Judaic Civilization 2013-2014
Two sequences of Judaic Civilization will be offered for 2013-2014: Jewish History and Society and Jewish Thought and Literature. Both sequences meet the general education requirement in civilization studies; taking the courses in sequence is not required.
Jewish History and Society I-II-II
Students explore the ancient, medieval, and modern phases of Jewish culture(s) by means of documents and artifacts that illuminate the rhythms of daily life in changing economic, social, and political contexts. Texts in English.
JWSC 20001 (= NEHC 20401/30401, HIST 22113, CRES 20001, RLST 20604, BIBL 31400). Jewish History and Society I. Ancient Jerusalem. The course will survey biblical, archaeological, and other early sources, as well as scholarly literature, to trace a history of ancient Jerusalem and to probe the religious significance of the city, its king, the temple that stood there, the activities that took place in and around it, and ideas that developed about it. Along the way, the course will model the modern, academic study of biblical literature, of the history and society of ancient Israel and Judea, and of religion. S. Chavel. Autumn.
JWSC 20002 (= HIST 22406, NEHC 20402/30402, CRES 20002). Jewish History and Society II. Jews in the Modern World. Jews under Muslim Rule. The class covers Jewish-Muslim relations from the early Islamic state to the modern period. The history of Jews in Arab lands was typically told as either as a model of a harmonious coexistence, or, conversely, as a tale of perpetual persecution. Our class will try to read beyond these modes of analysis, by looking into particular contexts and the unique historical circumstances of a variety of Jewish communities whose members lived under Muslim rule. The class will explore the ways in which Jewish culture—namely, theology, grammar, philosophy, and literature—thrived, and was transformed, in the medieval and early modern periods, as a result of its fruitful interactions with Muslim and Arab cultures. Likewise we will study how liberal and communist Jews struggled to attain equal rights in their communities, and their understanding of various concepts of citizenship. Finally, the class will study the problems faced by Jews from Muslim lands as they immigrated to Israel in the 1950s. The class will discuss such concepts as “Sephardim,” “Mizrahim,” and “Arab-Jews,” as well as “Dhimmis” and “People of the Book” and investigate how their meaning changed in various historical contexts. O. Bashkin. Winter.
JWSC 20003 (= HIST 22202, NEHC 20403/30403). Jewish History and Society III. Narratives of Assimilation. This course offers a survey of the manifold artistic strategies of (self-)representations of Jewish writers from East Central Europe from the perspective of assimilation, its trials, successes, and failures. During this course, we will inquire how the condition called assimilation and its attendants—secularization, acculturation, trans-nationalism, etc.—have been explored by Mary Antin, Anzia Yezierska, Adolf Rudnicki, Eva Hoffman, and others. Students will be acquainted with problems of cultural alienation and linguistic isolation, hybrid identity, and cultural transmission in conjunction with theoretical approaches by Zygmunt Bauman, Benjamin Harshav, Ryszard Nycz. All texts will be read in English. B. Shallcross. Spring.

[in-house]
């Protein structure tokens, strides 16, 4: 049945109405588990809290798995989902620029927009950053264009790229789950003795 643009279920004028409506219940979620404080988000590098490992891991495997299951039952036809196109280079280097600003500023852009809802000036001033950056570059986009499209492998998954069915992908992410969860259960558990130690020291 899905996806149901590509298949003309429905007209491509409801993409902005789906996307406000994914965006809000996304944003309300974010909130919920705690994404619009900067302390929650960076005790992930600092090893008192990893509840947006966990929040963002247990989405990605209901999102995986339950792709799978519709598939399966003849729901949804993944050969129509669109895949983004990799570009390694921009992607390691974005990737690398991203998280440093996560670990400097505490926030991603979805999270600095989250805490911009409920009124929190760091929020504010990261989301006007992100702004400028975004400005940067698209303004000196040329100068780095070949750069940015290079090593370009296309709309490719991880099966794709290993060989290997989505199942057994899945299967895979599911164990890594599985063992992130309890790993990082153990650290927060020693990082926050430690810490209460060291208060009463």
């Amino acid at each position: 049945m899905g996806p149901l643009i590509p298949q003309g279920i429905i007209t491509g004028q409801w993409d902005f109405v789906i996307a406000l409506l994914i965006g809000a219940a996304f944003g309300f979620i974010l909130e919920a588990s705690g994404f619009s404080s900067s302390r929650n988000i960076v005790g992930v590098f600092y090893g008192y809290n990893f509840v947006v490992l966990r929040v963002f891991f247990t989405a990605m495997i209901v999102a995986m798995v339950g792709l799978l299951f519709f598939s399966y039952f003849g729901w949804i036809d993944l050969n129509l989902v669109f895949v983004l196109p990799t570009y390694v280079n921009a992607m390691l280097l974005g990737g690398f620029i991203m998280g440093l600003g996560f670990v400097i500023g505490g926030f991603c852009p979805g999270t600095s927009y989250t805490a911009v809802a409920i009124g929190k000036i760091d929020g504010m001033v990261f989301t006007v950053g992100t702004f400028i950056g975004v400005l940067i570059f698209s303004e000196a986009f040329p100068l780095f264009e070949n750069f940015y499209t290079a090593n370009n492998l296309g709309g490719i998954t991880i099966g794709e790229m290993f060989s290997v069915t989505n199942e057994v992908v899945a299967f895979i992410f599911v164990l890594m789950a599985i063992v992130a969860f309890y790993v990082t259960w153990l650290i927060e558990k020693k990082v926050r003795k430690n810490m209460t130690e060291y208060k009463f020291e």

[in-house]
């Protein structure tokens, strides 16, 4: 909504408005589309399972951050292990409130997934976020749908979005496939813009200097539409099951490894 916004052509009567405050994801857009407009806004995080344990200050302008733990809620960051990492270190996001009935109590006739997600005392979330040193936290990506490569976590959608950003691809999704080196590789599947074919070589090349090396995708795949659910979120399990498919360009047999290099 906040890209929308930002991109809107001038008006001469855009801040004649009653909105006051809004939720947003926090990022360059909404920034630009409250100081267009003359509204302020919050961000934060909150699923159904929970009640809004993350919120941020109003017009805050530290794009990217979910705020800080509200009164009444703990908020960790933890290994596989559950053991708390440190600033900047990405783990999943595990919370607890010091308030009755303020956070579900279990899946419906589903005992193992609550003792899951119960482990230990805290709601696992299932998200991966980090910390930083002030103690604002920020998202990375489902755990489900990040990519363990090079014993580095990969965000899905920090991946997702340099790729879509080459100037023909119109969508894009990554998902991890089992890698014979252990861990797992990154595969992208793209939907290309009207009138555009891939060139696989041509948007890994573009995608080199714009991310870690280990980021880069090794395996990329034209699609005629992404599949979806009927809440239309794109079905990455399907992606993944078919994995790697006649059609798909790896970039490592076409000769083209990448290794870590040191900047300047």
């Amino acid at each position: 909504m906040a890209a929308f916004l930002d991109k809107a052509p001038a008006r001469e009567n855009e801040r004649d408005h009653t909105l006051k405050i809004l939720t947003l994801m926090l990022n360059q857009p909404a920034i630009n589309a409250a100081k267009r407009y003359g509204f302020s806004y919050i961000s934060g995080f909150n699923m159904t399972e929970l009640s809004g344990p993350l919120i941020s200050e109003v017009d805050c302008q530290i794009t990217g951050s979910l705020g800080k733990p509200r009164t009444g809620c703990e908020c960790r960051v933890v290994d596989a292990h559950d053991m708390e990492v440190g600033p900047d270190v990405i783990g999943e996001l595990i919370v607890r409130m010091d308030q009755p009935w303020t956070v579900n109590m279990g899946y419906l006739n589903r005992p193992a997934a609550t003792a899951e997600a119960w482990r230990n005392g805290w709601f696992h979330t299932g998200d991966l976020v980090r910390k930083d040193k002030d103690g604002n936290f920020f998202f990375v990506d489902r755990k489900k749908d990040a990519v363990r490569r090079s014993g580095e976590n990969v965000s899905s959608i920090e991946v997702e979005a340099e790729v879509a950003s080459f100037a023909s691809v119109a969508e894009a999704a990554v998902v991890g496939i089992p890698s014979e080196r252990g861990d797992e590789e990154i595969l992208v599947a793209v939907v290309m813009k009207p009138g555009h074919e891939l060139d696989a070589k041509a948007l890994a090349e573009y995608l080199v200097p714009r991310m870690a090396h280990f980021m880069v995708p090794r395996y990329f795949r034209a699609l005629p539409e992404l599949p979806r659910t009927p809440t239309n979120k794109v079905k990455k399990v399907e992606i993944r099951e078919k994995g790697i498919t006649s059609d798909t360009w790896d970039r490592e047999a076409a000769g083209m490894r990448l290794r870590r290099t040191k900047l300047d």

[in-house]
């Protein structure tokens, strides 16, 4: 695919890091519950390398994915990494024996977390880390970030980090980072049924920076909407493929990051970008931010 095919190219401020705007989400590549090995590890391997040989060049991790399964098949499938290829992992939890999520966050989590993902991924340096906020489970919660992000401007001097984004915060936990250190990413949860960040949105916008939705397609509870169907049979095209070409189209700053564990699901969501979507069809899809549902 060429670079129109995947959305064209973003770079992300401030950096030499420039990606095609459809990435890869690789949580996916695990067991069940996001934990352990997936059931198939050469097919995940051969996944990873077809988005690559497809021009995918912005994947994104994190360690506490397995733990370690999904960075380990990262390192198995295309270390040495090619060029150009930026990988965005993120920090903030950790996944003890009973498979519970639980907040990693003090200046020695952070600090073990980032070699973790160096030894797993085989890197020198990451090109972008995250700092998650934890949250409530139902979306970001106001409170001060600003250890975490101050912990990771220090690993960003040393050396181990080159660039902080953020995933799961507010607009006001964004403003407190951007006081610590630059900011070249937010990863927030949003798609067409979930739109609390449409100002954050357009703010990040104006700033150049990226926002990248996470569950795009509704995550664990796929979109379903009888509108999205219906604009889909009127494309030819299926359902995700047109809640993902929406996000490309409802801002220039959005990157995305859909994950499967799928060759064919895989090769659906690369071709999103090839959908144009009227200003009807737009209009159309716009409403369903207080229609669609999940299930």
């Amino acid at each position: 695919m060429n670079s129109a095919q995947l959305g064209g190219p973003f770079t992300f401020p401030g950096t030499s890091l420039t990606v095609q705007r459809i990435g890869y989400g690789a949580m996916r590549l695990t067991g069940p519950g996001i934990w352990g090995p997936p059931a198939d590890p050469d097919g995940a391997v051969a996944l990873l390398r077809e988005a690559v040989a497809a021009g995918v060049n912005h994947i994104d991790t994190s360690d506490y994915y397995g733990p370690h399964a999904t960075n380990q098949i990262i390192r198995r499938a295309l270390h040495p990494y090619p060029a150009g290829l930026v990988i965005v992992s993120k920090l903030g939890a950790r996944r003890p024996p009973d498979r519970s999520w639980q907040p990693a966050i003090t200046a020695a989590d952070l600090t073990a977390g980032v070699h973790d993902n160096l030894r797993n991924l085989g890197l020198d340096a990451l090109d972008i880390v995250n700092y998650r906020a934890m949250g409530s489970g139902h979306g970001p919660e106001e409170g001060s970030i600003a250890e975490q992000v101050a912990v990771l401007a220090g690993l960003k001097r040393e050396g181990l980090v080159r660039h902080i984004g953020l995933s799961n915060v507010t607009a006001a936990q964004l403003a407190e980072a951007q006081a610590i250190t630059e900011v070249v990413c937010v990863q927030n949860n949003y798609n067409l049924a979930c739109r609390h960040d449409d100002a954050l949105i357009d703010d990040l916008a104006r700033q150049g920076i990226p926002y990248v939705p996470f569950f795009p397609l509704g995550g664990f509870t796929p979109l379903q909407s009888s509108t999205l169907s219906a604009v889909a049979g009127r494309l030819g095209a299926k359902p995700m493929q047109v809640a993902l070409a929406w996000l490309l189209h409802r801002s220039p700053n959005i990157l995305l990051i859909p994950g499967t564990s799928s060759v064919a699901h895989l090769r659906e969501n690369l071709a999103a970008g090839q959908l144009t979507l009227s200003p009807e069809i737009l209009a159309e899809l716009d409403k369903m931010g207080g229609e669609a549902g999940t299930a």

Jewish Thought and Literature I-II-III
Students in this sequence explore Jewish thought and literature from ancient times until the modern era through a close reading of original sources. A wide variety of works is discussed, including the Hebrew Bible (Old Testament) and texts representative of rabbinic Judaism, medieval Jewish philosophy, and modern Jewish culture in its diverse manifestations. Texts in English.
JWSC 20004 (= BIBL 31000, RLST 11004). Jewish Thought and Literature I: Introduction to the Hebrew Bible. The Hebrew Bible (Old Testament) is a complex anthology of disparate texts and reflects a diversity of religious, political, and historical perspectives from ancient Israel, Judah, and Yehud. Because this collection of texts continues to play an important role in modern religions, new meanings are often imposed upon it. In this course, we will attempt to read biblical texts apart from modern preconceptions about them. We will also contextualize their ideas and goals through comparison with texts from ancient Mesopotamia, Syro-Palestine, and Egypt. Such comparisons will demonstrate that the Hebrew Bible is fully part of the cultural milieu of the Ancient Near East. To accomplish these goals, we will read a significant portion of the Hebrew Bible in English, along with representative selections from secondary literature. We will also spend some time thinking about the nature of biblical interpretation. J. Stackert. Autumn.
JWSC 20005 (= NEHC 20405/30405). Jewish Thought and Literature II: The Bible and Archaeology. In this course we will look at how interpretation of evidence unearthed by archaeologists contributes to a historical-critical reading of the Bible, and vice versa. We will focus on the cultural background of the biblical narratives, from the stories of Creation and Flood to the destruction of the Jerusalem temple by the Romans in the year 70. No prior coursework in archaeology or biblical studies is required, although it will be helpful for students to have taken JWSC 20004 (Introduction to the Hebrew Bible) in the Autumn quarter D. Schloen. Winter.
JWSC 20006 (=RLST 20604). Jewish Thought and Literature III: The Jewish Interpretation of the Bible in the Middle Ages. J. Robinson. Spring.